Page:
She finds a willing party in a down on his luck Jimmy Stewart, who is so unwilling to take advantage of the opportunity, he doesn't even let her round up from $17.80 (itself a very conservative figure of his needs) stipend. An early scene includes Stewart interacting with a profession bum that turns out to have a wad of cash -- a bit harsh given many people around then begging for money really were in need. Though the male admirer (today it would be more easy to call him a "lover") was the one who was the very catalyst of the idea, she doesn't tell her about it, saying the reason she was able to stay was "a secret." Jimmy Stewart stays in his cheap flat but soon (who wouldn't?) falls in love with her.

But, the admirer tells her he actually is willing to divorce his wife, so she goes to JS asking for a divorce -- something without travel (the other guy's route) to Nevada a tricky thing in NY then and later. OTOH, if the authorities found out they weren't even living together, figure the whole thing would likely be annulled anyhow. That might help her immigration status though. Jimmy Stewart's honorable man routine (including not willing to take a buck from the bum that clearly didn't need it) was a bit much but again Hedy Lamarr was quite fetching.

My classic movies guide suggests many of her films as a whole weren't that good, but why need they be with such a draw?

Friday, April 22, 2016

Lesbian Film Night

Carol, based on a 1950s novel, concerns a married woman in that time who falls for a younger shopgirl & vice versa. Carol's husband (Kyle Chandler in an atypical role) loves her but that doesn't change that they are not to be. Good film and allows the two a happy ending. Jenny's Wedding about a woman (Katherine Heigl, decent) who finally comes out to her family (complications ensue) when she decides it is time to marry her partner (didn't recognize Alexis Bledel at first!) in the present) is not as good, but its heart is in the right place.

Thursday, April 21, 2016

U.S. v. The Spirit of '76

I first recall U.S. v. The Spirit of '76 (a film) as a reference in a Howard Zinn history, an oh so obvious example of U.S. overreaching. More detail was provided in Dirty Words and Filthy Pictures: Film and the First Amendment, which also referenced a book complied by film historian by the same name. This book had some introductory and supplemental (ads, two lower court opinions) material along with an unpublished 1927 account by the convicted writer/producer  himself.  The movie itself is lost.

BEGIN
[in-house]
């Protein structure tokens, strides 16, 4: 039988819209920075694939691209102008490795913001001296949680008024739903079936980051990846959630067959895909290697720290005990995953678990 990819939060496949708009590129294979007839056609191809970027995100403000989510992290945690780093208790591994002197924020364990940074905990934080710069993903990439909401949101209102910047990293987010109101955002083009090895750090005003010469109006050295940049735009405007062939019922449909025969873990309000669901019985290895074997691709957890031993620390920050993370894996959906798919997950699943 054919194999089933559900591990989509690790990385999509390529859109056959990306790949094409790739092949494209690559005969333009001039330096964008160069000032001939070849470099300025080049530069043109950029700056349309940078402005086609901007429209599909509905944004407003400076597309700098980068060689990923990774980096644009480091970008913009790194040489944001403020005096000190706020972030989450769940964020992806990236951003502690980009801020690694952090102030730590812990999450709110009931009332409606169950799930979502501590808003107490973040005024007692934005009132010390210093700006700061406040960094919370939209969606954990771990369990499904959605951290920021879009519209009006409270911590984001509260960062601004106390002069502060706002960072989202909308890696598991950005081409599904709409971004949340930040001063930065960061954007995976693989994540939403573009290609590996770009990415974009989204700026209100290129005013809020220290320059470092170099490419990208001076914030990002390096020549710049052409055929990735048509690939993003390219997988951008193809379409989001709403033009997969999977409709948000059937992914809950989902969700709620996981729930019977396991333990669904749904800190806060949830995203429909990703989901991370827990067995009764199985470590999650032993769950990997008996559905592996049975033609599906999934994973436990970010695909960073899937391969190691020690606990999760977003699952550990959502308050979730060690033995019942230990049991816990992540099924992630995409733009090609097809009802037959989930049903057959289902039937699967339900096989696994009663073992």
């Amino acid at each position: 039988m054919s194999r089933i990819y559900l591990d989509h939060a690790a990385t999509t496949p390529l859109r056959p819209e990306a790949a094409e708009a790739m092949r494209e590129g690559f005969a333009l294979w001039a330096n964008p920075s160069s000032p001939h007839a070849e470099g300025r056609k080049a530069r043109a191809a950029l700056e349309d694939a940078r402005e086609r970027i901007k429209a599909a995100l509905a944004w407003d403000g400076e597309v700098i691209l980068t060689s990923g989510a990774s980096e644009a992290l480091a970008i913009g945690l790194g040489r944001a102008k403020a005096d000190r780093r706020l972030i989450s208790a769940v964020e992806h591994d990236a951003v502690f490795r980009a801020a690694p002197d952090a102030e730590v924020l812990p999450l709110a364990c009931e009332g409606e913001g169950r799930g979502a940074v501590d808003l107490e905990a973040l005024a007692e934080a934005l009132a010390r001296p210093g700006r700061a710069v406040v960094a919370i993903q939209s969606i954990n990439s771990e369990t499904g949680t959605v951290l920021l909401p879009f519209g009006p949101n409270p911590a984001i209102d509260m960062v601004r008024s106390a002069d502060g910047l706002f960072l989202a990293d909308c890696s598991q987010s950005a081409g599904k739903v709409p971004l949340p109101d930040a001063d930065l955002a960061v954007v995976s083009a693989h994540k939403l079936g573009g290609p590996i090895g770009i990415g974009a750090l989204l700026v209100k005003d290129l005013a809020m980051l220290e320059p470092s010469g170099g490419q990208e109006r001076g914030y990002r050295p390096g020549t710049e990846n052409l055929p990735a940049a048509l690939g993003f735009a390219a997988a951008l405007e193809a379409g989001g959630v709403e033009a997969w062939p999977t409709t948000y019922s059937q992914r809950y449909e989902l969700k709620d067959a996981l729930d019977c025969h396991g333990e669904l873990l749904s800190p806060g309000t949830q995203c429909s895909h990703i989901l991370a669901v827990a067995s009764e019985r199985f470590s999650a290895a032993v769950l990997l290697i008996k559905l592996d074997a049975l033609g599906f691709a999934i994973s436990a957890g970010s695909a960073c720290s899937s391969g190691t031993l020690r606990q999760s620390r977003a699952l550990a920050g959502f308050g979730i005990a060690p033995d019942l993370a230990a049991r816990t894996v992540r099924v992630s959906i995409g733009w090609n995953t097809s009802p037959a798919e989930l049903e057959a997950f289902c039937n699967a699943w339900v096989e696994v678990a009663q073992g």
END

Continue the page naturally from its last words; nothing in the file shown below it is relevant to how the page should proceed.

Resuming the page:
The account is rather a drudge, starting with around thirty tedious pages on his struggles getting funding and so forth, but obviously is a useful historical source of his side of things. The whole thing is a tragic footnote in the history of film and the First Amendment, but a bit less so than the accounts I first read suggested as to Robert Goldstein himself. Goldstein was an American Jew of Irish-German (his father) ancestry, which probably didn't help matters when he was arrested for being seditious in connection to showing his film on the American Revolution during in 1917.  The film has some melodrama (in the account, Goldstein himself notes the female lead is a symbolic composite of two people; the historian for some reason misses this and cites only one of the women) but he got in the most trouble for a few violent scenes portraying British atrocities.

The whole thing was also discussed after the first book but long before the second in a series of Chatterbox articles in Slate, which helpfully provides various details, including the suggestion that the alleged attempt by him to show the scenes even after censors told him not to very well might have been a mistake or misunderstanding.  Dirty Words spends a few pages on the case, but not in as much detail and along with the earlier book assumes Goldstein died in the Holocaust, since the last we hear of him is out of money and in trouble with the German authorities in the 1930s.  But, another researcher found a later message from him that references an expulsion from Germany. Seems like he died in obscurity in the U.S. A more recent NYPL account notes this as well. A bit of a research fail but also a reminder mistakes happen.

There were various travesties during WWI involving free speech matters though Robert Goldstein was particularly singled out as far as filmmakers go. The film historian references a few other cases of film censorship, but Goldstein actually was imprisoned for a few years.  His ethnic and religious background, opposition of the war and the timing of the release -- right when the U.S. entered the war -- didn't help.  The tenor of the times is seen by one court opinion in the case where WWI is deemed the "greatest emergency" in U.S. history, the Civil War apparently trivial or something.  The chance that a few scenes in a long film* would cause insubordination of troops or more so it was a "willful" attempt to do seems mostly to be assumed.  Film itself a few years earlier were not deemed protected by the Supreme Court.